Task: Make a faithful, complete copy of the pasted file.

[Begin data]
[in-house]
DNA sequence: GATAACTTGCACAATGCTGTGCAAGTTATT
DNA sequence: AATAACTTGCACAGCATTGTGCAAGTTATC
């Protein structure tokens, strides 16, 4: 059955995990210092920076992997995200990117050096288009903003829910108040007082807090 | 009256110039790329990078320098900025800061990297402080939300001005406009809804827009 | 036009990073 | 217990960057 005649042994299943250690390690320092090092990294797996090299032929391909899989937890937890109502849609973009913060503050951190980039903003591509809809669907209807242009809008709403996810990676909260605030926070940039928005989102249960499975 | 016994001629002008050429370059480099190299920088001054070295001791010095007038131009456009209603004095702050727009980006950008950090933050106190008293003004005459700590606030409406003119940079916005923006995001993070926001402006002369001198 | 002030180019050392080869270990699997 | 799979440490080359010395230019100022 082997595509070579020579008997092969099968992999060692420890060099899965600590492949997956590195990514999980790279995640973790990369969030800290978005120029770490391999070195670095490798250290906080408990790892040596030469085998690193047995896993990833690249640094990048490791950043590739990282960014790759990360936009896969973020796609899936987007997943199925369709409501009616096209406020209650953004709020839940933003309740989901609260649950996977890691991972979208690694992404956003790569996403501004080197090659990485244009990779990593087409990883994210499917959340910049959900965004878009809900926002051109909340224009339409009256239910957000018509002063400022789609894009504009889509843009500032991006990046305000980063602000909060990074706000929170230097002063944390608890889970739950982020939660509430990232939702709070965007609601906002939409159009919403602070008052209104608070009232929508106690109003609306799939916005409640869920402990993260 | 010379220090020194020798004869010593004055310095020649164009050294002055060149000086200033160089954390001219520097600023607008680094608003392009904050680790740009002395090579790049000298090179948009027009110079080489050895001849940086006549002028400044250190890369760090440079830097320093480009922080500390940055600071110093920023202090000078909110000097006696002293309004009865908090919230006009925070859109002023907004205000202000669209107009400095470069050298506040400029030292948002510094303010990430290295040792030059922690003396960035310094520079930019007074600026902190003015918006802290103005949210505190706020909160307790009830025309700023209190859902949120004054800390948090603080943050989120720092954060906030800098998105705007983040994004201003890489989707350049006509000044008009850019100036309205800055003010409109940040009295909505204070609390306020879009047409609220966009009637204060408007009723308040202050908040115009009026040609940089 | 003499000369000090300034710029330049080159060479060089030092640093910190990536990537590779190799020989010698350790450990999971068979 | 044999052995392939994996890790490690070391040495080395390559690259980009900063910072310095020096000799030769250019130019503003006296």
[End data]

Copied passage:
[in-house]
DNA sequence: GATAACTTGCACAATGCTGTGCAAGTTATT
DNA sequence: AATAACTTGCACAGCATTGTGCAAGTTATC
């Protein structure tokens, strides 16, 4: 059955995990210092920076992997995200990117050096288009903003829910108040007082807090 | 009256110039790329990078320098900025800061990297402080939300001005406009809804827009 | 036009990073 | 217990960057 005649042994299943250690390690320092090092990294797996090299032929391909899989937890937890109502849609973009913060503050951190980039903003591509809809669907209807242009809008709403996810990676909260605030926070940039928005989102249960499975 | 016994001629002008050429370059480099190299920088001054070295001791010095007038131009456009209603004095702050727009980006950008950090933050106190008293003004005459700590606030409406003119940079916005923006995001993070926001402006002369001198 | 002030180019050392080869270990699997 | 799979440490080359010395230019100022 082997595509070579020579008997092969099968992999060692420890060099899965600590492949997956590195990514999980790279995640973790990369969030800290978005120029770490391999070195670095490798250290906080408990790892040596030469085998690193047995896993990833690249640094990048490791950043590739990282960014790759990360936009896969973020796609899936987007997943199925369709409501009616096209406020209650953004709020839940933003309740989901609260649950996977890691991972979208690694992404956003790569996403501004080197090659990485244009990779990593087409990883994210499917959340910049959900965004878009809900926002051109909340224009339409009256239910957000018509002063400022789609894009504009889509843009500032991006990046305000980063602000909060990074706000929170230097002063944390608890889970739950982020939660509430990232939702709070965007609601906002939409159009919403602070008052209104608070009232929508106690109003609306799939916005409640869920402990993260 | 010379220090020194020798004869010593004055310095020649164009050294002055060149000086200033160089954390001219520097600023607008680094608003392009904050680790740009002395090579790049000298090179948009027009110079080489050895001849940086006549002028400044250190890369760090440079830097320093480009922080500390940055600071110093920023202090000078909110000097006696002293309004009865908090919230006009925070859109002023907004205000202000669209107009400095470069050298506040400029030292948002510094303010990430290295040792030059922690003396960035310094520079930019007074600026902190003015918006802290103005949210505190706020909160307790009830025309700023209190859902949120004054800390948090603080943050989120720092954060906030800098998105705007983040994004201003890489989707350049006509000044008009850019100036309205800055003010409109940040009295909505204070609390306020879009047409609220966009009637204060408007009723308040202050908040115009009026040609940089 | 003499000369000090300034710029330049080159060479060089030092640093910190990536990537590779190799020989010698350790450990999971068979 | 044999052995392939994996890790490690070391040495080395390559690259980009900063910072310095020096000799030769250019130019503003006296």